Things have been a little slow this summer as far as Hollywood
movies go. So while I wait for Jurassic
Park III and Planet of the
Apes, I've been sampling a few nice little films with subtitles.
This week's movie is The Road Home a.k.a. Wo de fu qin mu qin.
This the latest movie by one of the best known Chinese directors, Yimou
Zhang who also directed Raise
the Red Lantern. His films are extremely beautiful. Each
scene looks like a painting. The Road Home does not disappoint.
The film begins with a man finding out that his father has died. The story
then flashes back to when his father met his mother and the main part of
this film is their story. The mother as a young woman is played by
Ziyi Zhang who burst onto the scene as the young warrior in Crouching
Tiger, Hidden Dragon. The Road Home is actually her screen
debut as it was filmed before Crouching Tiger. Zhang definitely has
"it" and shows it once again in this film. This time, her role is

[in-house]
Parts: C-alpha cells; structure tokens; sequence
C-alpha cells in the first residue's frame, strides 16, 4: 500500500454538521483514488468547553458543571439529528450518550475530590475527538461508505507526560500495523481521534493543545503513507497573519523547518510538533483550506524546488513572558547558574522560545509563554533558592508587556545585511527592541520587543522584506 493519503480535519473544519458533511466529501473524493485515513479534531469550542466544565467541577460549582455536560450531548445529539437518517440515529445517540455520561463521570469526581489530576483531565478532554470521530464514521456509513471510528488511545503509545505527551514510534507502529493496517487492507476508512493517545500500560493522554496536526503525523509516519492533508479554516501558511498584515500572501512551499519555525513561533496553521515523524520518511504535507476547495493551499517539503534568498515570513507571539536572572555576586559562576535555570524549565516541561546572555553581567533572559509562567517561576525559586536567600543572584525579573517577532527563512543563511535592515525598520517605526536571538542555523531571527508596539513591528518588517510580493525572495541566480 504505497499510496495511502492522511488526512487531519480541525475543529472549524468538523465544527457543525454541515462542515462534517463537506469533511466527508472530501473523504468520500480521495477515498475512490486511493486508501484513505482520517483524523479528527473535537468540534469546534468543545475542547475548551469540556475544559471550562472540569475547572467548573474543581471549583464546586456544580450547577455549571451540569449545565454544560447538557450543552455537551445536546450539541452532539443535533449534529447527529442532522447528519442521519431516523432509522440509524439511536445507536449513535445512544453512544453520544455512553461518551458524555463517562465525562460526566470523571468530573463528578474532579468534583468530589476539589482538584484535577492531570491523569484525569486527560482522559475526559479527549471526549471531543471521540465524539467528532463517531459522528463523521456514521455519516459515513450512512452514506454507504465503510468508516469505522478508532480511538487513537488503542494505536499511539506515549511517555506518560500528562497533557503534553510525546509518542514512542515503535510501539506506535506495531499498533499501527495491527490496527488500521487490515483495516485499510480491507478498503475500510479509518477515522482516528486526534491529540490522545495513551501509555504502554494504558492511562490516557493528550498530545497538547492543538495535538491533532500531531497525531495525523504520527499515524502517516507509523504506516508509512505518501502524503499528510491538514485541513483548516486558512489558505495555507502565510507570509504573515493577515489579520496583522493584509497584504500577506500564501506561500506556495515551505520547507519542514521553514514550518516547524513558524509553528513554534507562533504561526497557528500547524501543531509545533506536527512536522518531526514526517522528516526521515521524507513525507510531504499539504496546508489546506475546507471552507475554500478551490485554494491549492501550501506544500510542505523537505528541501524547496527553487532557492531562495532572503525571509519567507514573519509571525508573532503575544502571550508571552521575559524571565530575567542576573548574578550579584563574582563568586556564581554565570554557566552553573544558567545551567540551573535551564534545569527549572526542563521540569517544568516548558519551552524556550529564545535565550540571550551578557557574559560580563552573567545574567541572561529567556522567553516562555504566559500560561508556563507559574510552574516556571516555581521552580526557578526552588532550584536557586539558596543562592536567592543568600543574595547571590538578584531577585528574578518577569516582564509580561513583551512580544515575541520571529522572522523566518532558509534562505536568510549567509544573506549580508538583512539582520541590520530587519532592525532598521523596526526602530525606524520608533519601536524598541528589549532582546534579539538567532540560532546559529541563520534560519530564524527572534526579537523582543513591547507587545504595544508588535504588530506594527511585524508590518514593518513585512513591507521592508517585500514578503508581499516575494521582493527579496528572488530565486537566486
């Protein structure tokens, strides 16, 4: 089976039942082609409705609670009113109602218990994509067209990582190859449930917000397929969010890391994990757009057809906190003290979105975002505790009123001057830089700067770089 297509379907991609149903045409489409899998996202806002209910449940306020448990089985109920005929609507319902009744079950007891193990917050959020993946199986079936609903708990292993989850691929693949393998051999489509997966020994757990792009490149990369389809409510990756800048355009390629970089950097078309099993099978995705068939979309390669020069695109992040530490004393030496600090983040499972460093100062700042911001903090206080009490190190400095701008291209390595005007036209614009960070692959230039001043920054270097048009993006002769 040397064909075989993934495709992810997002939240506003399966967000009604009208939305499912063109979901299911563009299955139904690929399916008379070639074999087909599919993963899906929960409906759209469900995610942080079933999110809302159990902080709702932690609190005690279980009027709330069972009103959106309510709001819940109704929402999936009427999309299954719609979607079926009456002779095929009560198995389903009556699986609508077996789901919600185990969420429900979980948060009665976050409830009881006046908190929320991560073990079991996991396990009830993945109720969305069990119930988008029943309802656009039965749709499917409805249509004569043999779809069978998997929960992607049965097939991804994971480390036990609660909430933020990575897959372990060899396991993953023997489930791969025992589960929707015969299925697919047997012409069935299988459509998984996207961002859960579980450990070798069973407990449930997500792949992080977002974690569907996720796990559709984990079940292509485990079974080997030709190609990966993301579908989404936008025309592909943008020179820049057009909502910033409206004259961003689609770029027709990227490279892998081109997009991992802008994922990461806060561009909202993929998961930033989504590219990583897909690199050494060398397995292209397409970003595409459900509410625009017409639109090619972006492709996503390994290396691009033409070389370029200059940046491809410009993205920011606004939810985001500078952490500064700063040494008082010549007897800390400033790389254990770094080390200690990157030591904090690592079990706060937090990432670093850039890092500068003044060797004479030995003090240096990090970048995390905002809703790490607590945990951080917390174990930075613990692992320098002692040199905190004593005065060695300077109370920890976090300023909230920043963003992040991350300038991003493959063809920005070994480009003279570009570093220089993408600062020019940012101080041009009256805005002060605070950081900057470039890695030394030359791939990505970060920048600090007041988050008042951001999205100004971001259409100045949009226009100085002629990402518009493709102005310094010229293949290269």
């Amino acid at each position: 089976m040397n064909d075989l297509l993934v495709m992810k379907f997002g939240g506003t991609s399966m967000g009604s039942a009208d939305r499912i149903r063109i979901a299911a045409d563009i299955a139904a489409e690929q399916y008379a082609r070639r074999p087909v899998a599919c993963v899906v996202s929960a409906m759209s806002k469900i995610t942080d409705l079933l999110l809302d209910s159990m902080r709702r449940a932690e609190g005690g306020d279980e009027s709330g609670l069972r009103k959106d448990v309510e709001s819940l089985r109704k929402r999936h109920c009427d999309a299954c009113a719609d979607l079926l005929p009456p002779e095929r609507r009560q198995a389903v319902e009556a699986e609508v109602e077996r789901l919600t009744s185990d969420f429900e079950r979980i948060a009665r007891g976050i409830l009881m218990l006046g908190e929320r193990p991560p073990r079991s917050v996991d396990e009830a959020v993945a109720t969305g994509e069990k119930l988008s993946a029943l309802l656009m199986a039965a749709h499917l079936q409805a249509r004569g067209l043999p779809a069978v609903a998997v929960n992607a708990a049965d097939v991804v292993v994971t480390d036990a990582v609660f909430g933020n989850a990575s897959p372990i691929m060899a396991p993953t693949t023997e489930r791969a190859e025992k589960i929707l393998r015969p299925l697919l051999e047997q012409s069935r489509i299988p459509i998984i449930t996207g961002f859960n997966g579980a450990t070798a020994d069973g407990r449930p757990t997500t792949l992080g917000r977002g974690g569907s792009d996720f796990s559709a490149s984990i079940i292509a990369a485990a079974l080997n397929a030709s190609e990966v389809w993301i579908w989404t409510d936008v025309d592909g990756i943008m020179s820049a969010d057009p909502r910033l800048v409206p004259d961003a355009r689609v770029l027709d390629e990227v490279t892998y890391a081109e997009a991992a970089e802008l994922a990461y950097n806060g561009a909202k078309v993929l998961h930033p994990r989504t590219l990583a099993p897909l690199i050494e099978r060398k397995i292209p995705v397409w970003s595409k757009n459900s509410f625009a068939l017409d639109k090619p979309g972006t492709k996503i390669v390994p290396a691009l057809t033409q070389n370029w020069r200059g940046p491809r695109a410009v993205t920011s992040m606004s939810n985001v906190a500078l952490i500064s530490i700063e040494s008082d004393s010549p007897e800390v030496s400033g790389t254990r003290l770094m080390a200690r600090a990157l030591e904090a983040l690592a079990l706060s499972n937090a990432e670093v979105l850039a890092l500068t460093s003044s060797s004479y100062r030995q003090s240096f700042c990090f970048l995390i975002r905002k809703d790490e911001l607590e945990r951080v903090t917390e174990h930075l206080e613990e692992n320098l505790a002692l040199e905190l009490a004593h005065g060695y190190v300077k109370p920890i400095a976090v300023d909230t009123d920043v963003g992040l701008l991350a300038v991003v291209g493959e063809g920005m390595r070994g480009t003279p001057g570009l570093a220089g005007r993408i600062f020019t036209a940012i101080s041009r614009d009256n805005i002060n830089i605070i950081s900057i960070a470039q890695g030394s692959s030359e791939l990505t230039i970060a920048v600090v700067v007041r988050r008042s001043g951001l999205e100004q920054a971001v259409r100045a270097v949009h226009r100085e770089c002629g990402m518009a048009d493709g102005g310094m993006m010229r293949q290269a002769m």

a much simpler one in a much simpler film. We follow her life as
she meets her future husband when he arrives in her small town to become
the school teacher. It is love at first sight and soon they contrive
to meet each other. But all too soon, he is gone back to the big city to
answer some charges that he hasn't been politically correct which had a
very different meaning in China in 1958. Meanwhile, Zhang waits and
waits while slowly pining away as, beautifully painted on the screen, fall
turns into winter. Zhang is very good in this very different role.
She produces quite a different character even down to her body language.
One of the best scenes in the movie is her running down the road into the
distance. The other cast members who make up the townspeople are also good
and this is a cute little film. Nothing much happens in this little
town and it would have been a bit more interesting as a film if a little
more had been going on. In particular, we don't see enough of Zhang
and her beau getting to know each other before he disappears. There are
a lot of scenes of her yearning with beautiful backdrops. But it works
pretty well and it's worth seeing The Road Home just for the cinematography.